REGINA -- A Cree language expert in Saskatchewan is hopeful the provincial government will allow Indigenous people to apply to reclaim their traditional names on government identification after the federal government committed to a similar plan on Monday.

The Government of Canada announced Monday that Indigenous people may apply to reclaim their traditional names on passports and other government ID. The move comes in response to a call to action from the 2015 Truth and Reconciliation Commission. The call to action demanded governments allow survivors and their families to restore names changed by the residential school system.

After graduating with a bachelor of arts in Cree Language and Literacy, Darian Âcikahtê said he now understands how to pronounce his name properly.

“I’m trying to even teach myself, cause it’s been 23 years of saying Agecoutay. Now that I know the language, I know how it sounds, Âcikahtê, so now I’m trying to teach myself,” Darian Âcikahtê said.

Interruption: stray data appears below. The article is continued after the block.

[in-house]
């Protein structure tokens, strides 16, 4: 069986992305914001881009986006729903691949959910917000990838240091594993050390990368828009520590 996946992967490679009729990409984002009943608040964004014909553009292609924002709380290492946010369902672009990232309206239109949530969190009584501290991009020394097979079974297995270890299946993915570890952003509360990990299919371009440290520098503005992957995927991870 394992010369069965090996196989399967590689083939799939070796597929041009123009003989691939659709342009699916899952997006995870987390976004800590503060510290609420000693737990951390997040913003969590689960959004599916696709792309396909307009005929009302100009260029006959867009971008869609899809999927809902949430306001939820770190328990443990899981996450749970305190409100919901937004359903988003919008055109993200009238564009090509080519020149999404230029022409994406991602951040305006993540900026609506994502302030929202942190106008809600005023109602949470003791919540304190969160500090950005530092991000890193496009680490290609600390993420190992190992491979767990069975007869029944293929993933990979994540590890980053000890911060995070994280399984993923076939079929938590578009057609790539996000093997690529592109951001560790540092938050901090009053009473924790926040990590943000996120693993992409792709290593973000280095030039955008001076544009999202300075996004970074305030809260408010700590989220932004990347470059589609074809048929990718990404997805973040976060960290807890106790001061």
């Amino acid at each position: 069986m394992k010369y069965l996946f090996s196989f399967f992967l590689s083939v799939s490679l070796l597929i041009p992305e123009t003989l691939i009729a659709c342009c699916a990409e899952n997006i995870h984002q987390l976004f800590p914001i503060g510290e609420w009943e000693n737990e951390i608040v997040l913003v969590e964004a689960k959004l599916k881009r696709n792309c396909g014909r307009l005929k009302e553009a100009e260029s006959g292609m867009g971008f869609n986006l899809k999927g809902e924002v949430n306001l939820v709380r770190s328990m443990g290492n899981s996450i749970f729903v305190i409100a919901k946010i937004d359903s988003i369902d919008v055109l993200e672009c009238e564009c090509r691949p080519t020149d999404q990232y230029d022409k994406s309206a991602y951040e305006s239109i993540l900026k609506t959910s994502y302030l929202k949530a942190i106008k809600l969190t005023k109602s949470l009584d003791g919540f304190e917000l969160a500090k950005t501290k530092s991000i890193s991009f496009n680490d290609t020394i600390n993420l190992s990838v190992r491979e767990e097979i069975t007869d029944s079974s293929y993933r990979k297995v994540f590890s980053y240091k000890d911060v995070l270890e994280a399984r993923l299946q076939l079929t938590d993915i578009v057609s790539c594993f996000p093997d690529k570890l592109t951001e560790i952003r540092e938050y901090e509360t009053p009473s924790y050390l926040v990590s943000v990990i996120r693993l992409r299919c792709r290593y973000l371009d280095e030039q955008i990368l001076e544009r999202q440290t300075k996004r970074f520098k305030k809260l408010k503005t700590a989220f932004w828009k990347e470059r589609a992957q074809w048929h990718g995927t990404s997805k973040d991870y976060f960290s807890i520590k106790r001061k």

Maintaining traditional languages is crucial to keeping a culture alive, according to Âcikahtê.

On his home reserve of Cowessess First Nation, only a handful of members still have their traditional names. He said this is a result of the work done to assimilate Indigenous children in residential schools.

“Last names at the time of treaty signings that have been lost, like ê-kwêkwânâpê, nîkânikwânâpê, nîpâpinês, all those names, you don’t hear them anymore on my reserve,” Âcikahtê said.

Many from Cowessess now have french last names, or their Indigenous names have been anglicized.

Âcikahtê said he’s thankful Indigenous people can reclaim their traditional names on federal IDs, and said it's important the province offers the same opportunity.

The Government of Saskatchewan said in an email to CTV News it is aware of the announcement made by the federal government, and it has yet to determine whether there is any impact to the current process for Saskatchewan residents.

All fees will be waived for the name-changing process, which pertains to passports, citizenship certificates and permanent resident cards.

“That’s reclamation you know? It’s not reconciliation but it’s reclamation, and that’s what we kind of need,” he said.

Not everyone will be interested in reclaiming their traditional name, Âcikahtê said, but he explained it’s critical for Indigenous people to have the option to chose for themselves.